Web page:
Cycle lean to

This is a good question. First, one lifecycle clearly does not fit all. Teams find themselves in a unique situation: team members are unique individuals with their own skills and preferences for working, let alone the scaling/tailoring factors such as team size, geographic distribution, domain complexity, organizational culture, and so on which vary by team. Because teams find themselves in a wide variety of situations shouldn’t a framework such as DA support several lifecycles? Furthermore, just from the raging debates on various agile discussion forums, in agile user groups, at agile conferences, and even within organizations themselves it’s very easy to empirically observe that agile teams are in fact following different types of lifecycles.

Identifying what creates value and eliminate all other activities, as they are by definition ‘waste’, will become your normal approach to evaluating procedures and processes across every aspect of your enterprise. When you recognise that within your organisation only a fraction of the time consumed, and a small portion of all efforts undertaken, genuinely add value for your end customer, you will have a basis to clearly define true value from your end customer’s perspective. Only then can all your non value activities (or waste) be targeted for systematic reduction and eventual removal.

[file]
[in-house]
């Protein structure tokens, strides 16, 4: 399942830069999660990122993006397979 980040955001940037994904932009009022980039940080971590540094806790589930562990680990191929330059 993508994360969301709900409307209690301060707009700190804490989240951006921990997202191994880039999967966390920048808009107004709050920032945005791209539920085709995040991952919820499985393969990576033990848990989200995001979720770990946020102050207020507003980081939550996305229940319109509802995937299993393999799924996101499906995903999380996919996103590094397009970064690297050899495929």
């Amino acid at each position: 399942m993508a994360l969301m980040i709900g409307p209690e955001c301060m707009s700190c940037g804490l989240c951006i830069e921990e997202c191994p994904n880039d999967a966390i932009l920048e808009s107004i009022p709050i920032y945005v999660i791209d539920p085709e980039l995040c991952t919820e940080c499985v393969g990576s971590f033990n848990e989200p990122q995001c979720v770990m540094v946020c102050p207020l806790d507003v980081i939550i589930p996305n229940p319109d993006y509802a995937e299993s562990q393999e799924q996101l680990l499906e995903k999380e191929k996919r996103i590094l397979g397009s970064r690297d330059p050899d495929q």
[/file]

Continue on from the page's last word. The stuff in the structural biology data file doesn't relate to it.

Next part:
Cycle lean to

cycle lean to

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